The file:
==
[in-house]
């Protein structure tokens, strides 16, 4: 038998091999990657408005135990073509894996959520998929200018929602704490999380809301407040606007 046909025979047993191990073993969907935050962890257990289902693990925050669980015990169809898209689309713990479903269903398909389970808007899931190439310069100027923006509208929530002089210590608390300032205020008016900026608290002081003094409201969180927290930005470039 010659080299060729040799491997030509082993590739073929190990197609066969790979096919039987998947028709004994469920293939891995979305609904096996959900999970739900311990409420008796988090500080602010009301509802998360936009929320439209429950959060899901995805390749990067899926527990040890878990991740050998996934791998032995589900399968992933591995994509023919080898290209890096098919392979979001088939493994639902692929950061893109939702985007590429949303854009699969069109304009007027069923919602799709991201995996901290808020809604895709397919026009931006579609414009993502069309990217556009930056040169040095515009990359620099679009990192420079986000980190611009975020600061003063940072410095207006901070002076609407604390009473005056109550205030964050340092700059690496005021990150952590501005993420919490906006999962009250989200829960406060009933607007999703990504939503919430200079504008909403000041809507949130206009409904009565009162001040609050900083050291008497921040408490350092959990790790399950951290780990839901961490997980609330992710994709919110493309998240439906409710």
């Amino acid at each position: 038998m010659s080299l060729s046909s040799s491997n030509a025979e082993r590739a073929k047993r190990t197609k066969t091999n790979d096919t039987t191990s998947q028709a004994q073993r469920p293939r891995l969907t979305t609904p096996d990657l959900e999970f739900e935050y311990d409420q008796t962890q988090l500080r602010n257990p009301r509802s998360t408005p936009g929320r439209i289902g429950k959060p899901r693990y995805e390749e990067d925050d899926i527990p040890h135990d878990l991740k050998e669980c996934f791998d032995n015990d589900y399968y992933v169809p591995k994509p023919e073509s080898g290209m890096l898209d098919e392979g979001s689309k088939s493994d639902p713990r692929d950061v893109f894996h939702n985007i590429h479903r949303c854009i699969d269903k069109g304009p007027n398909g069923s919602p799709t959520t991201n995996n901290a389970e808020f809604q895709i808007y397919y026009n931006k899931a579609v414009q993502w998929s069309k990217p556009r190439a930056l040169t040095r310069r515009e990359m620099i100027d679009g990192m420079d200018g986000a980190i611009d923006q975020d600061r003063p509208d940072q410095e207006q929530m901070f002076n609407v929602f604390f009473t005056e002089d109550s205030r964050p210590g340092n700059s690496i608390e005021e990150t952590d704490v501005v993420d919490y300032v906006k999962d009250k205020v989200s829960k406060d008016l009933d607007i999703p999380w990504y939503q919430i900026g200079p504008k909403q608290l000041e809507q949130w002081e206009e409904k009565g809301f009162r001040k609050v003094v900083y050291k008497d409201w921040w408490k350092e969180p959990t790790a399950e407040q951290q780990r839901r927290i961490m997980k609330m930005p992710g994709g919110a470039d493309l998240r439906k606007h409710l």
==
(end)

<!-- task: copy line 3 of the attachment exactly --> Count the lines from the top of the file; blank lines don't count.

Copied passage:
């Amino acid at each position: 038998m010659s080299l060729s046909s040799s491997n030509a025979e082993r590739a073929k047993r190990t197609k066969t091999n790979d096919t039987t191990s998947q028709a004994q073993r469920p293939r891995l969907t979305t609904p096996d990657l959900e999970f739900e935050y311990d409420q008796t962890q988090l500080r602010n257990p009301r509802s998360t408005p936009g929320r439209i289902g429950k959060p899901r693990y995805e390749e990067d925050d899926i527990p040890h135990d878990l991740k050998e669980c996934f791998d032995n015990d589900y399968y992933v169809p591995k994509p023919e073509s080898g290209m890096l898209d098919e392979g979001s689309k088939s493994d639902p713990r692929d950061v893109f894996h939702n985007i590429h479903r949303c854009i699969d269903k069109g304009p007027n398909g069923s919602p799709t959520t991201n995996n901290a389970e808020f809604q895709i808007y397919y026009n931006k899931a579609v414009q993502w998929s069309k990217p556009r190439a930056l040169t040095r310069r515009e990359m620099i100027d679009g990192m420079d200018g986000a980190i611009d923006q975020d600061r003063p509208d940072q410095e207006q929530m901070f002076n609407v929602f604390f009473t005056e002089d109550s205030r964050p210590g340092n700059s690496i608390e005021e990150t952590d704490v501005v993420d919490y300032v906006k999962d009250k205020v989200s829960k406060d008016l009933d607007i999703p999380w990504y939503q919430i900026g200079p504008k909403q608290l000041e809507q949130w002081e206009e409904k009565g809301f009162r001040k609050v003094v900083y050291k008497d409201w921040w408490k350092e969180p959990t790790a399950e407040q951290q780990r839901r927290i961490m997980k609330m930005p992710g994709g919110a470039d493309l998240r439906k606007h409710l």